India Brand Conclave: A brand's purpose must be same across markets: Narasimhan Eswar

Eswar, Senior Vice President and Managing Director, RB Hygiene & Home, South Asia, Reckitt Benckiser, delivered the keynote address at the conclave on ‘Building Brands Across Cultures Globally’

e4m by exchange4media Staff
Updated: Nov 29, 2019 8:27 AM
Narasimhan Eswar

Narasimhan Eswar, Senior Vice President and Managing Director, RB Hygiene & Home, South Asia, Reckitt Benckiser, delivered the keynote address on ‘Building Brands Across Cultures Globally’ at the e4m India Brand Conclave 2019 on Thursday.

Beginning his session on a lighter note, Eswar admitted that since he had the first slot post lunch he had the huge responsibility of ensuring that “those eyelids don’t droop, those heads don’t drop and there are no soft and gentle snores filling this room”. Once, he had tickled the audience into attention, Eswar began his session with an elaborate case study based on the stain remover brand - Vanish.

The reason for picking the brand, he explained, was because, “Vanish is the number one stain remover in the world. The brand is present in about 70 countries globally. So, it’s truly a global brand and exists in different forms in different places, different consumer insights. There are some things that are very, very common about Vanish globally. One of them is the fact that it is pink in colour and that's its standout feature as you approach the supermarket shelf or an e-commerce portal. The second thing that's interesting about Vanish is that it actually has an ingredient which is active oxygen, and this is what does the magic for Vanish.”

The selling line for Vanish for 20 years has been the same, ‘Trust Pink, Forget stains’, which according to Eswar, was a powerful selling line and had worked very well for Vanish.

Using the brand as the centrepiece to answer questions like - ‘How do I move a brand globally across cultures’. He explained that the key point really was to answer what is the work required in this, what has been done globally, what has been done locally and most importantly, always for the consumer as the bedrock of everything that brands do.

Delving into details of global versus local and tackling the former first, Eswar said globally every brand has a purpose and it should be the same across all the markets. The positioning and brand strategy, too, should remain the same.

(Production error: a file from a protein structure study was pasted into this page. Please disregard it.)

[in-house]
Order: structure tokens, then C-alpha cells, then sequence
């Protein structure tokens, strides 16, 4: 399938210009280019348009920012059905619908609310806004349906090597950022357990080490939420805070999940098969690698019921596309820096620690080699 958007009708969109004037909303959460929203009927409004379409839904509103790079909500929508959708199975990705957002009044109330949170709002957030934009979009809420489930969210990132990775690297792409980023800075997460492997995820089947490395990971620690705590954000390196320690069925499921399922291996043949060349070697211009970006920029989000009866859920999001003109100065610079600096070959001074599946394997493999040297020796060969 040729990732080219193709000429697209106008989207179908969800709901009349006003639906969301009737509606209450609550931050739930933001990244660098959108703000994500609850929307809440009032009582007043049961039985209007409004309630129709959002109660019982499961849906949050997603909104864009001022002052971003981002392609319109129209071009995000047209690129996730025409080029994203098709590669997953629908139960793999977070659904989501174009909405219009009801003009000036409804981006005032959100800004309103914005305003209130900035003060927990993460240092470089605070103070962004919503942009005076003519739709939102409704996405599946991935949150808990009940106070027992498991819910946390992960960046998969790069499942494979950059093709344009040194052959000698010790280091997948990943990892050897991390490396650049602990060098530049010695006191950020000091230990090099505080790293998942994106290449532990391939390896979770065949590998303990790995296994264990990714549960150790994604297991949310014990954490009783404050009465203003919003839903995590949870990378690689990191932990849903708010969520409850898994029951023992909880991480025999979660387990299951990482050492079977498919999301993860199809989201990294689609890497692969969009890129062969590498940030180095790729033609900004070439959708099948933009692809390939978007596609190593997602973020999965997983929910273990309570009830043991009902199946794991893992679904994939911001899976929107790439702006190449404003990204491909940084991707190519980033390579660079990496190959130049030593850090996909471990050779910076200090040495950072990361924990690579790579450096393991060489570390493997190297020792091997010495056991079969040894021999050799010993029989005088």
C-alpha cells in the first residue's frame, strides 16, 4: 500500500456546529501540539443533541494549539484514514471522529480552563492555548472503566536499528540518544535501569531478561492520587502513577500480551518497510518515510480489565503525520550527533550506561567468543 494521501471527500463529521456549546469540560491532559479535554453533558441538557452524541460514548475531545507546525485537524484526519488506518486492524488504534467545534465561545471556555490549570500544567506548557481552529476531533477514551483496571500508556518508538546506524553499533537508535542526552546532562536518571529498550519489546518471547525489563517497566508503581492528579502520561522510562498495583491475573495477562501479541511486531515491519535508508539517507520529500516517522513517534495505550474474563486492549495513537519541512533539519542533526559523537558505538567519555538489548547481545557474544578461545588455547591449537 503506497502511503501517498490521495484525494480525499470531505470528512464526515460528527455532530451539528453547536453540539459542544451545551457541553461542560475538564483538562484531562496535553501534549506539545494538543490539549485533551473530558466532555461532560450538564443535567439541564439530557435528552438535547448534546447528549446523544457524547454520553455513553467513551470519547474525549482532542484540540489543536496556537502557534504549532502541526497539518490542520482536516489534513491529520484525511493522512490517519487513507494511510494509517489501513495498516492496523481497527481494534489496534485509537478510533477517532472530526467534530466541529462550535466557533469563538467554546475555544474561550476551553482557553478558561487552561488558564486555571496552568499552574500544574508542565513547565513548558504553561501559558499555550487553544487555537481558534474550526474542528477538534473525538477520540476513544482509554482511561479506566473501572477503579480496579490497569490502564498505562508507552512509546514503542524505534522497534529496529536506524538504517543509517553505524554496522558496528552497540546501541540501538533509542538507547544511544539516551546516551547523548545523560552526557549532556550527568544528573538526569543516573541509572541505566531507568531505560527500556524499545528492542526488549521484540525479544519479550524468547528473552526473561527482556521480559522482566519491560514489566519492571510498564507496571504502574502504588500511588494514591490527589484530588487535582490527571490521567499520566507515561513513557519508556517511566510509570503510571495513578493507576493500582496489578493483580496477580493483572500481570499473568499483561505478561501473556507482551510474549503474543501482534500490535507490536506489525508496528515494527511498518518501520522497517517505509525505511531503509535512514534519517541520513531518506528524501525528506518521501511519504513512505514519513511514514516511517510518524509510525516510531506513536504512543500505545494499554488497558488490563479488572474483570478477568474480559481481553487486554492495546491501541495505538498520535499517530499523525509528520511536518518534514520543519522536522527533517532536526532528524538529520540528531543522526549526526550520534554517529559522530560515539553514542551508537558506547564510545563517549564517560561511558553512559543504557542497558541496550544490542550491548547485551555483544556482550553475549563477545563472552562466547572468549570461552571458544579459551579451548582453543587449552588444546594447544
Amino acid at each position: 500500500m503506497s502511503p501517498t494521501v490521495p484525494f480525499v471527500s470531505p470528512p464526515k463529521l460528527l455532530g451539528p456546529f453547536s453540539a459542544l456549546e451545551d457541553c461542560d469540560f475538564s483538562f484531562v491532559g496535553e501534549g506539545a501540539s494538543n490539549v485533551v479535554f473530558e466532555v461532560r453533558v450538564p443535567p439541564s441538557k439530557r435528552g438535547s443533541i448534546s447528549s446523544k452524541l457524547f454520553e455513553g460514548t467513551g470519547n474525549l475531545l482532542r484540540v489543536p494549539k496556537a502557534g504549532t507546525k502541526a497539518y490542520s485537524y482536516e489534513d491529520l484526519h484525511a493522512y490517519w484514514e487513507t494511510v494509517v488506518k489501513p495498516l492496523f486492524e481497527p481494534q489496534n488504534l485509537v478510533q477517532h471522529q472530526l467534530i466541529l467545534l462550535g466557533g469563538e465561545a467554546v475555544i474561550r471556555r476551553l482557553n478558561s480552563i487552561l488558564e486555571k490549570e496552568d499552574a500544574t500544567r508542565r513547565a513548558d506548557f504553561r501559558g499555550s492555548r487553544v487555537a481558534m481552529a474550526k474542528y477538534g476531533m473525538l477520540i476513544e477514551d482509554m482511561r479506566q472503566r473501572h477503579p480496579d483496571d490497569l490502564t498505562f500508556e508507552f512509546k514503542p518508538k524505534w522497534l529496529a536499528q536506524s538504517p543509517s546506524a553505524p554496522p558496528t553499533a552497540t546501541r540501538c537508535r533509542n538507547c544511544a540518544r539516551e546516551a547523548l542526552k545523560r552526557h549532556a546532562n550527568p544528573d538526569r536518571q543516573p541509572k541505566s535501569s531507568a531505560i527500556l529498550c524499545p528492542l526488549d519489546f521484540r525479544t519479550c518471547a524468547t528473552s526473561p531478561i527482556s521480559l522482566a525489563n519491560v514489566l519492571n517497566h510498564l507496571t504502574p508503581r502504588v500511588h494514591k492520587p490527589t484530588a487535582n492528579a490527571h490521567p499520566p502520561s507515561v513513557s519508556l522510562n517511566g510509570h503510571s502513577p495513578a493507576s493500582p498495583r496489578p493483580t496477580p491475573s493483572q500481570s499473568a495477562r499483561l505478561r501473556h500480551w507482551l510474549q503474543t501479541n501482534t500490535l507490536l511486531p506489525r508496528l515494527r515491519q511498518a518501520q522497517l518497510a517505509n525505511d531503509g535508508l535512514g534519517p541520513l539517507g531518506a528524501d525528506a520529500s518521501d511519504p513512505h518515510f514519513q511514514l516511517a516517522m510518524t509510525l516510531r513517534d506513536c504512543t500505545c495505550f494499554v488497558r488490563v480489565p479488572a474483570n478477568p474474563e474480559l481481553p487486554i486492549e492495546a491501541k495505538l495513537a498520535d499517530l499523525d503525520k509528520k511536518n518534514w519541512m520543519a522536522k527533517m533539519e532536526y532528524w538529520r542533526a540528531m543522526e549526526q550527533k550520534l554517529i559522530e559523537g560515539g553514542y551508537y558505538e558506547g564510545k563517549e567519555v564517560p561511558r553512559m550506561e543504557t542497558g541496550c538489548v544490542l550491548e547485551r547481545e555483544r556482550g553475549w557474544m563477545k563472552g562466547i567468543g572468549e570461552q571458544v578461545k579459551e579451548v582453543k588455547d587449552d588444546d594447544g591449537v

The other feature, standard globally, was the brand identity - like the logo and its message. The brand personality was also applicable globally, which Eswar explained in this manner: “If you met the brand for the first time and shook hands with it, what would you think of it? That’s the brand personality.”

Talking about the local aspects, he said local teams had multiple responsibilities. While the benefits and the positioning was global, the relevancy of the benefits was based on local markets. Communication, too, would be different based on cultures and different aspects of the market - like usage, practices, habits etc. Other marketing features that applied locally were products being tailored for local markets, as was the packaging of the product.

Through country-specific case studies and commercials of Vanish, Eswar explained in great detail the nuances that were needed in a brand’s marketing journey.

While concluding the session, Eswar spoke about three points.

“When you think about building brands across cultures, globally, the first thing that you have to do is define strategic areas of agility and flexibility. Where are you going to say l will not make a change in this come what may, and where will you say that I'm open to looking at changes. That has to be defined clearly up front.

“The second one is within the areas of flexibility, I would still urge you to - Think Global and Act Global. Now, this a famous sentence, but what does it mean? Well, even a small change done by a country can have a massive impact on the organization because for every little change that we do, whether it's in packaging or in formulation, there's a huge number of people and hours and effort that goes into it. So, only change if you really feel there is a substantial need to do so. That's what is the meaning of - Think Global and Act Global. Just because you have the freedom to change, don't do so.

“How do you decide whether it's worth changing or not? There's only one formula - always go back to the consumer. If the change you are proposing makes a major difference to the consumer, absolutely go ahead and change what you need to. If to the consumer it does not make a difference, irrespective of how you feel, try not to do it.”

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